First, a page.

Chinese infrastructure firm Huawei is looking to give the city of London a wireless network worth $80 million that’s to be installed in the Underground Tube system just in time for the 2012 olympics. According to the Sunday Times Huawei views this as a gift from one olympic country to the other, and that they plan on making money via maintenance fees versus actual antenna gear. Huawei is desperately trying to clean up their image from “company who works for the Chinese government that wants nothing to do but monitor the world’s network traffic” to “company who competes with Ericsson and Nokia Siemens Network using highly competent engineers”. It’s acts such as this one, assuming it’s true, that are supposed to make them look good from a public relations perspective. Under the proposed agreement Vodafone and O2 would install the actual gear themselves, so all Huawei is doing is sending a couple expensive crates via FedEx to the UK.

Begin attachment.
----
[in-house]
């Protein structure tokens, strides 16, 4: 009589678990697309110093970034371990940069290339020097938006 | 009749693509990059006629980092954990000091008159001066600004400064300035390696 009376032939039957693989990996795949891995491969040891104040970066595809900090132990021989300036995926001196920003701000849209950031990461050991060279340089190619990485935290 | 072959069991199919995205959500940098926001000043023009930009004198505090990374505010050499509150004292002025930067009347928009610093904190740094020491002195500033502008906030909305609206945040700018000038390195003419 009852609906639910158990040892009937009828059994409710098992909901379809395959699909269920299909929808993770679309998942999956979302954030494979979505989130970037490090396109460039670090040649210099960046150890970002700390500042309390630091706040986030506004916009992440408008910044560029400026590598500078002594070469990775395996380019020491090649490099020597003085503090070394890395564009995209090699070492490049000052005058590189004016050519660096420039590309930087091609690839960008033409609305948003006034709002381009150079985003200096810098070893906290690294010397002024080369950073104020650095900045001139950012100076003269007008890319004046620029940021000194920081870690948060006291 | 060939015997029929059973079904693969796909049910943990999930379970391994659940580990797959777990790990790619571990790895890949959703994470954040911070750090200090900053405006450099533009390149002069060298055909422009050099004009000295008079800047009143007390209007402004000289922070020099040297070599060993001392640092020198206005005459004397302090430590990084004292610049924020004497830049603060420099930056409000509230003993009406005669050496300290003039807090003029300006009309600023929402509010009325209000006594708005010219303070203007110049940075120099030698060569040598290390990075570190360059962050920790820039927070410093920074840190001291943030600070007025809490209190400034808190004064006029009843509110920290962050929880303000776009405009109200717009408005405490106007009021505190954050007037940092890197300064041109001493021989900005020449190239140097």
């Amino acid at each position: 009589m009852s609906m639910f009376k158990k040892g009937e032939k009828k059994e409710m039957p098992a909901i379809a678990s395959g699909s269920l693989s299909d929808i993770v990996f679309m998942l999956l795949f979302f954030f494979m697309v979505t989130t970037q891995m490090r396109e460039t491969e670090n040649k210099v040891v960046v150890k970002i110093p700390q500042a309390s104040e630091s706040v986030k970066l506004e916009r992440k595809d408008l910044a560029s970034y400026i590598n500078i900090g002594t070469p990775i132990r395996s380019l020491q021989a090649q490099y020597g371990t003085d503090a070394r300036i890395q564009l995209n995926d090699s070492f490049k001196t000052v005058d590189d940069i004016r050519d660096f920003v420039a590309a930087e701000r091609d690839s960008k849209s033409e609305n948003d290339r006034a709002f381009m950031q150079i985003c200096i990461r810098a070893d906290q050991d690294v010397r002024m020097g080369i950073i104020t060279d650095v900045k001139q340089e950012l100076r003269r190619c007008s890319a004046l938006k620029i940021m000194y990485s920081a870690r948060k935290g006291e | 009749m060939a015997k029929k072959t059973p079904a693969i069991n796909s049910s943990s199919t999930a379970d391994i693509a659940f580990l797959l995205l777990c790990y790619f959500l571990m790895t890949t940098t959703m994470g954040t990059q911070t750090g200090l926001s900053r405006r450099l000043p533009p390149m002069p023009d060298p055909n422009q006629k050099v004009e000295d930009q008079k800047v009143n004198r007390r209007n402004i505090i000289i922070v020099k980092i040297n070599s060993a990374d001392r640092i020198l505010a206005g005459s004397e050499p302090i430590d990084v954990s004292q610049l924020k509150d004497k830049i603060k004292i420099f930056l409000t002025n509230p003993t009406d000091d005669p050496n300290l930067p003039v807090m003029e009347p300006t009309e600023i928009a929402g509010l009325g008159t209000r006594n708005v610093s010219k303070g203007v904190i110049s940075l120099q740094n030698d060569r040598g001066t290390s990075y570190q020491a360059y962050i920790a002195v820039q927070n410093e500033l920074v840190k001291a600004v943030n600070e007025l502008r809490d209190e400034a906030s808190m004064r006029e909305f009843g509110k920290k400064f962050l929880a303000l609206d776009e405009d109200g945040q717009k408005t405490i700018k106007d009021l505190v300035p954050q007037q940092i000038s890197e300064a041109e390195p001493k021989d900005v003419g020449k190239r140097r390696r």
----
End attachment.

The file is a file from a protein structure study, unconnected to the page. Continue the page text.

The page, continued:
This begs the question, from a business model perspective, why don’t network infrastructure providers bid for government auctioned spectrum, build a network, and then let everyone else use it? The network guys would deal with the network side of the business deal, while the operators would handle marketing, billing, tech support, customer relations, and all that other jazz. Maybe that’s just too simplistic of a view to take on the mobile industry, but the amount of redundant work being done, not to mention operators cutting corners to save on cost, thereby making their networks perform less than their potential, make me wonder what exactly do they add to the market other than bundling hardware from company A, with software from company B, running a network from company C, using a billing system from company D, all to give you text messages and the mobile internet.
Sounds dumb, doesn’t it?